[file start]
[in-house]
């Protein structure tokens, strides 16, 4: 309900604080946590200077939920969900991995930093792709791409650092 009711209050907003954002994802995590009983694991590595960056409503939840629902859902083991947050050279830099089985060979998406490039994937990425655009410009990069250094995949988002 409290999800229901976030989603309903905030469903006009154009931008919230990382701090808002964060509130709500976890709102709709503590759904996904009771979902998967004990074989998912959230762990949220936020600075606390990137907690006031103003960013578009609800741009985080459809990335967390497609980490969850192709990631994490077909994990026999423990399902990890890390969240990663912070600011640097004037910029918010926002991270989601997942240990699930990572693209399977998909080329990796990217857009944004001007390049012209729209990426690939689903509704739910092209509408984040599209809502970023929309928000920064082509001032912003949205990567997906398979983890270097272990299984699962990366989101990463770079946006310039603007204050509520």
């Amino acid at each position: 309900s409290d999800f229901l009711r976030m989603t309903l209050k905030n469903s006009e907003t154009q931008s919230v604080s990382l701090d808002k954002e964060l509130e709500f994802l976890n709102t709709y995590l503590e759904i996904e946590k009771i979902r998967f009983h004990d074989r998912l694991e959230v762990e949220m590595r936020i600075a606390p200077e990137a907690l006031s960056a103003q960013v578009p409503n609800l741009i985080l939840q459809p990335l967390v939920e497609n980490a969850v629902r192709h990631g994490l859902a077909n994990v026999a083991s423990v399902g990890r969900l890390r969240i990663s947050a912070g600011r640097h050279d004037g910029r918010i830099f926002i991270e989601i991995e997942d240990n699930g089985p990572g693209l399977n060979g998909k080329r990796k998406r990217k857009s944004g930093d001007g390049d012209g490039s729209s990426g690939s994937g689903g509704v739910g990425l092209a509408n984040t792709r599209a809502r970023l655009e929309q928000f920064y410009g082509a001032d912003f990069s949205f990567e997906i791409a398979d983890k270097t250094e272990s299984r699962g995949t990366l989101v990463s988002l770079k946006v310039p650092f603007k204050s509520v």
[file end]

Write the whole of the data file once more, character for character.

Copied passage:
[in-house]
């Protein structure tokens, strides 16, 4: 309900604080946590200077939920969900991995930093792709791409650092 009711209050907003954002994802995590009983694991590595960056409503939840629902859902083991947050050279830099089985060979998406490039994937990425655009410009990069250094995949988002 409290999800229901976030989603309903905030469903006009154009931008919230990382701090808002964060509130709500976890709102709709503590759904996904009771979902998967004990074989998912959230762990949220936020600075606390990137907690006031103003960013578009609800741009985080459809990335967390497609980490969850192709990631994490077909994990026999423990399902990890890390969240990663912070600011640097004037910029918010926002991270989601997942240990699930990572693209399977998909080329990796990217857009944004001007390049012209729209990426690939689903509704739910092209509408984040599209809502970023929309928000920064082509001032912003949205990567997906398979983890270097272990299984699962990366989101990463770079946006310039603007204050509520």
């Amino acid at each position: 309900s409290d999800f229901l009711r976030m989603t309903l209050k905030n469903s006009e907003t154009q931008s919230v604080s990382l701090d808002k954002e964060l509130e709500f994802l976890n709102t709709y995590l503590e759904i996904e946590k009771i979902r998967f009983h004990d074989r998912l694991e959230v762990e949220m590595r936020i600075a606390p200077e990137a907690l006031s960056a103003q960013v578009p409503n609800l741009i985080l939840q459809p990335l967390v939920e497609n980490a969850v629902r192709h990631g994490l859902a077909n994990v026999a083991s423990v399902g990890r969900l890390r969240i990663s947050a912070g600011r640097h050279d004037g910029r918010i830099f926002i991270e989601i991995e997942d240990n699930g089985p990572g693209l399977n060979g998909k080329r990796k998406r990217k857009s944004g930093d001007g390049d012209g490039s729209s990426g690939s994937g689903g509704v739910g990425l092209a509408n984040t792709r599209a809502r970023l655009e929309q928000f920064y410009g082509a001032d912003f990069s949205f990567e997906i791409a398979d983890k270097t250094e272990s299984r699962g995949t990366l989101v990463s988002l770079k946006v310039p650092f603007k204050s509520v």